The Retreat to Method: the Aftermath of Elite Concession to Civil Society in India and Mexico

  • Trina VithayathilEmail author
  • Diana Graizbord
  • Cedric de Leon


The literature on democratic accountability assumes that alternative institutions can make state practices more transparent and thus enhance accountability. In this paper, we problematize the celebration of alternative institutions by comparing the cases of Mexico and India. Why, we ask, given the popular support for a caste census and a rights-based approach to poverty alleviation in India and Mexico, respectively, did these initiatives lose steam soon after political elites conceded to civil society demands? In answer, we argue that alternative institutions may become conduits to undercut accountability under the guise of expertise through a mechanism that we call the “retreat to method,” in which political elites channel substantive public debate into abstruse disputes over methodology. As the task of measuring poverty and caste retreats into backrooms, vertical accountability between the state and civil society in our two cases has weakened. Horizontal accountability mechanisms—in which one arm of the state (e.g., the bureaucracy) provides checks and balances on another (e.g., the legislature)—may be exploited to undercut vertical accountability in cases where expertise is valued over democratic deliberation.


Democratic accountability Alternative institutions Expertise India Mexico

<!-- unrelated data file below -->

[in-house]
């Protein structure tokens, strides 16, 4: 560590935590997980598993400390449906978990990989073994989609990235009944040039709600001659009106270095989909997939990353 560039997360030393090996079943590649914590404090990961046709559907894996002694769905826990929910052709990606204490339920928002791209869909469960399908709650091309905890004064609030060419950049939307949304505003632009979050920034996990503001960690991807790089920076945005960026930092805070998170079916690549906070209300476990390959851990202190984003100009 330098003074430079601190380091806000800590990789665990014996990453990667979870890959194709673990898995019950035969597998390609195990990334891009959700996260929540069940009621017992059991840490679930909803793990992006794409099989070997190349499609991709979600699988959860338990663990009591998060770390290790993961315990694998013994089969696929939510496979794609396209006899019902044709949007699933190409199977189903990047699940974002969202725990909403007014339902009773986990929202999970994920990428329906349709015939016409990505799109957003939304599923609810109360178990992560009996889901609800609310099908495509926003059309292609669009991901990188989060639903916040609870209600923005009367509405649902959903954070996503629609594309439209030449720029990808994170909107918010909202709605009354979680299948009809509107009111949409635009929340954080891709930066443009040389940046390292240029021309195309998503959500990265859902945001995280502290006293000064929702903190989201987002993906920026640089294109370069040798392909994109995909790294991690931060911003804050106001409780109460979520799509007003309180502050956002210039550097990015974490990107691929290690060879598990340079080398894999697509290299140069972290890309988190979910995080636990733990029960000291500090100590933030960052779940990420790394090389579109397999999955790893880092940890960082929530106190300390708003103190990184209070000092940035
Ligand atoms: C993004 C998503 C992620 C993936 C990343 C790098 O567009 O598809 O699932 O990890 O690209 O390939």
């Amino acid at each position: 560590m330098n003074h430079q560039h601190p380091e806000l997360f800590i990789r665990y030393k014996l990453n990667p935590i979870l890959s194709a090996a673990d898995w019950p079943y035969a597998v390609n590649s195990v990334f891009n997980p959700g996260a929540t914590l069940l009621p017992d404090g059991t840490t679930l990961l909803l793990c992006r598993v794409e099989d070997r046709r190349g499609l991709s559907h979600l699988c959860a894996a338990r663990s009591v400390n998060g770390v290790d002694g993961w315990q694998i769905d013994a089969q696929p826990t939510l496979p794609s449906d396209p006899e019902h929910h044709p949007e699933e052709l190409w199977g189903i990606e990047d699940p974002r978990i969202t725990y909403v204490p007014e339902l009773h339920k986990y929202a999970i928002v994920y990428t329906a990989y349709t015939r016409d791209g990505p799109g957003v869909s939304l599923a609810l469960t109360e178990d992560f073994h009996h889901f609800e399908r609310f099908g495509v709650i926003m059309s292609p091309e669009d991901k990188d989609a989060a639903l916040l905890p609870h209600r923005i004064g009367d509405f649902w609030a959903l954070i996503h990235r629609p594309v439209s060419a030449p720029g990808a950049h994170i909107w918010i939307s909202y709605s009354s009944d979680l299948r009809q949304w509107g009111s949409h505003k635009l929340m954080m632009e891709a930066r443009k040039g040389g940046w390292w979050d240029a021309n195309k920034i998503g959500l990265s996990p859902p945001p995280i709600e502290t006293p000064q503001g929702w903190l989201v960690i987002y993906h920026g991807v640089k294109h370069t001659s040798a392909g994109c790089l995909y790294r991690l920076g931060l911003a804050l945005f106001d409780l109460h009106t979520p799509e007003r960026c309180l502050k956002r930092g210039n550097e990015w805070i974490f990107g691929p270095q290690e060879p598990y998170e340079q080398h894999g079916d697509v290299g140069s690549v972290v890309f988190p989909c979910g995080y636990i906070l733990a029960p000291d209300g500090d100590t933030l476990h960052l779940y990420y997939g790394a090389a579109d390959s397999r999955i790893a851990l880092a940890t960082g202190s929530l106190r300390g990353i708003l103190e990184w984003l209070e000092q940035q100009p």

Trina Vithayathil received funding from the National Science Foundation Graduate Research Fellowship Program (DGE-0228243) and Doctoral Dissertation Research Improvement Grant (1303274), Fulbright Hays Doctoral Dissertation Research Abroad Program, and the National Institutes of Health Training Program (T32HD007338) while completing her graduate work at Brown University. Diana Graizbord received funding from the National Science Foundation Doctoral Dissertation Research Improvement Grant (1303560) and the NSF-Integrative Graduate Education and Research Traineeship in Development and Inequality in the Global South. We are grateful to Aisalkyn Botoeva, Kara Cebulko, Orly Clergé, and Zophia Edwards for their constructive feedback on earlier drafts. We are also grateful to the editor and two anonymous reviewers for their detailed comments and suggestions.


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Authors and Affiliations

  1. 1.Department of Global StudiesProvidence CollegeProvidenceUSA
  2. 2.Department of Sociology and Latin American and Caribbean Studies InstituteUniversity of GeorgiaAthensUSA
  3. 3.Department of SociologyTufts UniversityMedfordUSA

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